If your doctor suspects a spinal tumor, you will likely undergo one or more of the following:
- Complete physical and neurologic exam, including a complete health history
- Magnetic resonance imaging (MRI): This type of body scanning uses an SUV-size device, built around a powerful magnet and linked to a computer, to take detailed pictures of the interior of your spine. In some cases, a harmless dye called contrast is injected through a blood vessel in your arm or hand to help highlight abnormal areas of the spine.
- Computerized Tomography (CT) scan/3-D imaging: An advanced, computer-assisted X-ray machine takes detailed pictures of the spine that can be used in surgical planning.
- Nuclear medicine bone scan: A small amount of radioactive material is injected into a blood vessel, and it travels through the bloodstream to the bones. This scan can show if cancer has spread to the bone.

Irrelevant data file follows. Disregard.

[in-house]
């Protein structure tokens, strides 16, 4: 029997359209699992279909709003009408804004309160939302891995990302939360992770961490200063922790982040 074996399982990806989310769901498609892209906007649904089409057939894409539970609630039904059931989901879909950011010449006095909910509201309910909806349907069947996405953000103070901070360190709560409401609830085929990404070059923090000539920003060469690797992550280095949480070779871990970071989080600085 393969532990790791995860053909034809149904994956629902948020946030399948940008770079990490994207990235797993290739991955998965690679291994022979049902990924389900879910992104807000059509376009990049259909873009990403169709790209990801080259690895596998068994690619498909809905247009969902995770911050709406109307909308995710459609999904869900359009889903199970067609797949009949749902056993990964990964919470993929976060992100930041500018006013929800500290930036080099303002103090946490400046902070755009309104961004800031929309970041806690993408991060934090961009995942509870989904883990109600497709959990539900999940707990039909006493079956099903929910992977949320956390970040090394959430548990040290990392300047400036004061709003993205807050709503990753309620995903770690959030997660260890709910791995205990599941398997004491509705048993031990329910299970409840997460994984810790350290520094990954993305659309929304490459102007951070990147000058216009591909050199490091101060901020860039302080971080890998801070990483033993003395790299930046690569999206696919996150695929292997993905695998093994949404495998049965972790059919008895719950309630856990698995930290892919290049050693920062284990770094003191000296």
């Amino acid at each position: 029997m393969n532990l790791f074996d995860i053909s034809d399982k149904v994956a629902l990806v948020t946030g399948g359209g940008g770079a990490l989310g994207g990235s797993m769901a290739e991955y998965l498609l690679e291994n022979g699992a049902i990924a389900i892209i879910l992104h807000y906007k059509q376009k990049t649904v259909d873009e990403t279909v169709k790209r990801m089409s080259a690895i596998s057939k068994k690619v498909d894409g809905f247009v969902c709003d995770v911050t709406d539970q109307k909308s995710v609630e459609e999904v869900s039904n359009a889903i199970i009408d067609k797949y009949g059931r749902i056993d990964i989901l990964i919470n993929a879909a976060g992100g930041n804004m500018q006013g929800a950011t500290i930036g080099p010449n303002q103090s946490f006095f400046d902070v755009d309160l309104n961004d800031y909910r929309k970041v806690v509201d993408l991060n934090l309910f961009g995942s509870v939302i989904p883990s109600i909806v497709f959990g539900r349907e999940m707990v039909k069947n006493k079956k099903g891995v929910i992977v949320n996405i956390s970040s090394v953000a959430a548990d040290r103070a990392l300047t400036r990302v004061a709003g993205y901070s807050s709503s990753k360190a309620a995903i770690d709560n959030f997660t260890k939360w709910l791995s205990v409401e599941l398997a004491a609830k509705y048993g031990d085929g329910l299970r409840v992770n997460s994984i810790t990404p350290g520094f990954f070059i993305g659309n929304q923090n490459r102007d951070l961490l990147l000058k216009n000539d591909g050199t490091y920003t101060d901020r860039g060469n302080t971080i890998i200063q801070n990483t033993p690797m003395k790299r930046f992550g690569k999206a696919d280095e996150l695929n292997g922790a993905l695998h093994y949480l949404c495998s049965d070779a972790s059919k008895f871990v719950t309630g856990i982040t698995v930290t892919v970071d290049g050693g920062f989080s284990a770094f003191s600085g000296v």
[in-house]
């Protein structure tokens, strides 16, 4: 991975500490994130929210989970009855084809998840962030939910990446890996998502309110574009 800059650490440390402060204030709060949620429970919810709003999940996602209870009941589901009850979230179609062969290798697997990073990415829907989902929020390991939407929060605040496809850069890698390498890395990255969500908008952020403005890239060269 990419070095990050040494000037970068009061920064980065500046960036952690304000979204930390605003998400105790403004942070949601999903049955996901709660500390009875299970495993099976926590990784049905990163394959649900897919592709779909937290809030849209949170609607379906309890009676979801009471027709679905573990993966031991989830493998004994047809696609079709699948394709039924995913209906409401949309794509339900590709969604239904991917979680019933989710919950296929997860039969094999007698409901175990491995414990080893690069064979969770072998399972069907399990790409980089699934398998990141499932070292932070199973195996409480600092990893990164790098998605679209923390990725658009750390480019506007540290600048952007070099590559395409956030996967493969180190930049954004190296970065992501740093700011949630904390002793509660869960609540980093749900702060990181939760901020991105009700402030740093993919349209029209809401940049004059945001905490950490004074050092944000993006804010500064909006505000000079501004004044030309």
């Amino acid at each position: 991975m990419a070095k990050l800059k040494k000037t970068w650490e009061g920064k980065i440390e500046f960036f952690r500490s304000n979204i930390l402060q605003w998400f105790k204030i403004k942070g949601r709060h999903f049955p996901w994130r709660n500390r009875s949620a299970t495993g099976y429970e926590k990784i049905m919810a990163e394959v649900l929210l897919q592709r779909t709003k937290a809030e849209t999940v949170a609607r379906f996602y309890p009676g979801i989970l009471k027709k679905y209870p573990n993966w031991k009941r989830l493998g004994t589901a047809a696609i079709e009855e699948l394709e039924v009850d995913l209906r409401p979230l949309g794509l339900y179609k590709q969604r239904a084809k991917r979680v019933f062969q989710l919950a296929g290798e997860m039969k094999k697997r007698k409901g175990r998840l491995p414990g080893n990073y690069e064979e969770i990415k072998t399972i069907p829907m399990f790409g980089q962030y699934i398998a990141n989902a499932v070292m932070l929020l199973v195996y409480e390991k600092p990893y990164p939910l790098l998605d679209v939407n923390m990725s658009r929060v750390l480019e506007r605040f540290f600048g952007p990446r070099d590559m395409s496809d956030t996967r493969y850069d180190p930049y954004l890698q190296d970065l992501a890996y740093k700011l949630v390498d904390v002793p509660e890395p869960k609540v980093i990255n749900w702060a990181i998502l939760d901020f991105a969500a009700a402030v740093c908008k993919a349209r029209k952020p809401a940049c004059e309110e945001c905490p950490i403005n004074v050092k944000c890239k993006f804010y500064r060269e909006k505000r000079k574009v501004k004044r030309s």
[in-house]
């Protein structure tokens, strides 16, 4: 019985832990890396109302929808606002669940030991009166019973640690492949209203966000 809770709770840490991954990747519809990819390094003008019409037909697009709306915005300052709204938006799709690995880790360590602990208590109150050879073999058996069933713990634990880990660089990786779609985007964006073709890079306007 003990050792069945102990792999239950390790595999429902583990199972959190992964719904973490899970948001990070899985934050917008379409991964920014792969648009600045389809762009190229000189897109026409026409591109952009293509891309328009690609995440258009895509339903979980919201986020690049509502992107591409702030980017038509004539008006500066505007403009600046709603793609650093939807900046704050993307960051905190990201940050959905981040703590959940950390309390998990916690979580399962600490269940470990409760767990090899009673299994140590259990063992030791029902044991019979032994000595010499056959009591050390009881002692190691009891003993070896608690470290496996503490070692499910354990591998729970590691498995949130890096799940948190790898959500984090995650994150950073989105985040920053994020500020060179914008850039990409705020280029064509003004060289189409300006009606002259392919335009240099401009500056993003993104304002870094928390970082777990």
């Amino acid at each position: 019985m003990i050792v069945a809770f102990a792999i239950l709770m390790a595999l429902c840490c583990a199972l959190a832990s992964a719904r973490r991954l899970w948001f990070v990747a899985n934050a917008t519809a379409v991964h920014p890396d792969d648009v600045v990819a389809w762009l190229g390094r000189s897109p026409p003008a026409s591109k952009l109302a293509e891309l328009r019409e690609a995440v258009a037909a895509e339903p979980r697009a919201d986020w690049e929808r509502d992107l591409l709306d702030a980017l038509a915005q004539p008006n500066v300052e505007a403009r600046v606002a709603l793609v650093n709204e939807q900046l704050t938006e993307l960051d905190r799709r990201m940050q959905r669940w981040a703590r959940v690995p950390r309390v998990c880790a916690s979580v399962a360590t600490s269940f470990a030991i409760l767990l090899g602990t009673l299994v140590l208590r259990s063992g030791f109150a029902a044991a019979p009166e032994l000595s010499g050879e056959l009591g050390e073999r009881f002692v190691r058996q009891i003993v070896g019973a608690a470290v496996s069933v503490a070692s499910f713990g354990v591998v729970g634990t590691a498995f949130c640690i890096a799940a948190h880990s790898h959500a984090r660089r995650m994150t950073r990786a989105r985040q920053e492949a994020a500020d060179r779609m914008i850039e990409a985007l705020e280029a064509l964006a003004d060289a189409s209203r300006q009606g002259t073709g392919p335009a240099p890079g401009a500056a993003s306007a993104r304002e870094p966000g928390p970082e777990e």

- Biopsy: A sample of the suspicious tissue may be taken with a small needle under X-ray guidance, or during a larger surgical procedure to correct the symptoms caused by the tumor. A biopsy is the most certain way to diagnose and plan treatment for a spinal tumor if the tumor type is unknown. However, in patients who are already known to have metastatic disease — for example, metastatic breast cancer — often there is no need to perform another biopsy. It’s presumed that the spinal tumor spread from the breast, so treatment can begin without delay.
When a spinal tumor is suspected, Roswell Park’s Neuro-Oncology team gathers as much information as possible to confirm the diagnosis and describe the tumor: How large is it? Is it malignant (cancer) or benign (not cancer)? Did it start in the spine or travel to the spine from another part of the body? Our experts in Neuroradiology and Neuropathology help answer those questions to determine your best treatment options.